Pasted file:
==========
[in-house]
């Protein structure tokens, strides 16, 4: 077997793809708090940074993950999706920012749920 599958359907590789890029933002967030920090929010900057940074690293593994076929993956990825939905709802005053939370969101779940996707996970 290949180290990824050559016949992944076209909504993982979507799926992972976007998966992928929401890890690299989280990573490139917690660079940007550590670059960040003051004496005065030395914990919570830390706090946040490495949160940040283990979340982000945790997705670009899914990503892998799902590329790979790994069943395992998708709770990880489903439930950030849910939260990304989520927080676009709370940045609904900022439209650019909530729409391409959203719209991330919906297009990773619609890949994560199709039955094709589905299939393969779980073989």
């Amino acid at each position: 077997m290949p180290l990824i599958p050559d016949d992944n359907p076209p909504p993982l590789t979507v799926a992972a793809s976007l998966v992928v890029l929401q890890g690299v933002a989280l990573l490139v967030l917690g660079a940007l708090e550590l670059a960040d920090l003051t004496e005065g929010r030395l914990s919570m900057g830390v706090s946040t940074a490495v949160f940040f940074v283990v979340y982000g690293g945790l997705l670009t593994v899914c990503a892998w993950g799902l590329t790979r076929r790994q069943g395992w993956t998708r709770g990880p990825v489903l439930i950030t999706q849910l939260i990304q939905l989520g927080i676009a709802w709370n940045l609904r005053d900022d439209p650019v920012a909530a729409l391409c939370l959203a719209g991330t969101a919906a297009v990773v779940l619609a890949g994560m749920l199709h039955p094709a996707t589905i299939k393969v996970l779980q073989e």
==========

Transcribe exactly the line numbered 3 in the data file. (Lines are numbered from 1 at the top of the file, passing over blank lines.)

């Amino acid at each position: 077997m290949p180290l990824i599958p050559d016949d992944n359907p076209p909504p993982l590789t979507v799926a992972a793809s976007l998966v992928v890029l929401q890890g690299v933002a989280l990573l490139v967030l917690g660079a940007l708090e550590l670059a960040d920090l003051t004496e005065g929010r030395l914990s919570m900057g830390v706090s946040t940074a490495v949160f940040f940074v283990v979340y982000g690293g945790l997705l670009t593994v899914c990503a892998w993950g799902l590329t790979r076929r790994q069943g395992w993956t998708r709770g990880p990825v489903l439930i950030t999706q849910l939260i990304q939905l989520g927080i676009a709802w709370n940045l609904r005053d900022d439209p650019v920012a909530a729409l391409c939370l959203a719209g991330t969101a919906a297009v990773v779940l619609a890949g994560m749920l199709h039955p094709a996707t589905i299939k393969v996970l779980q073989e």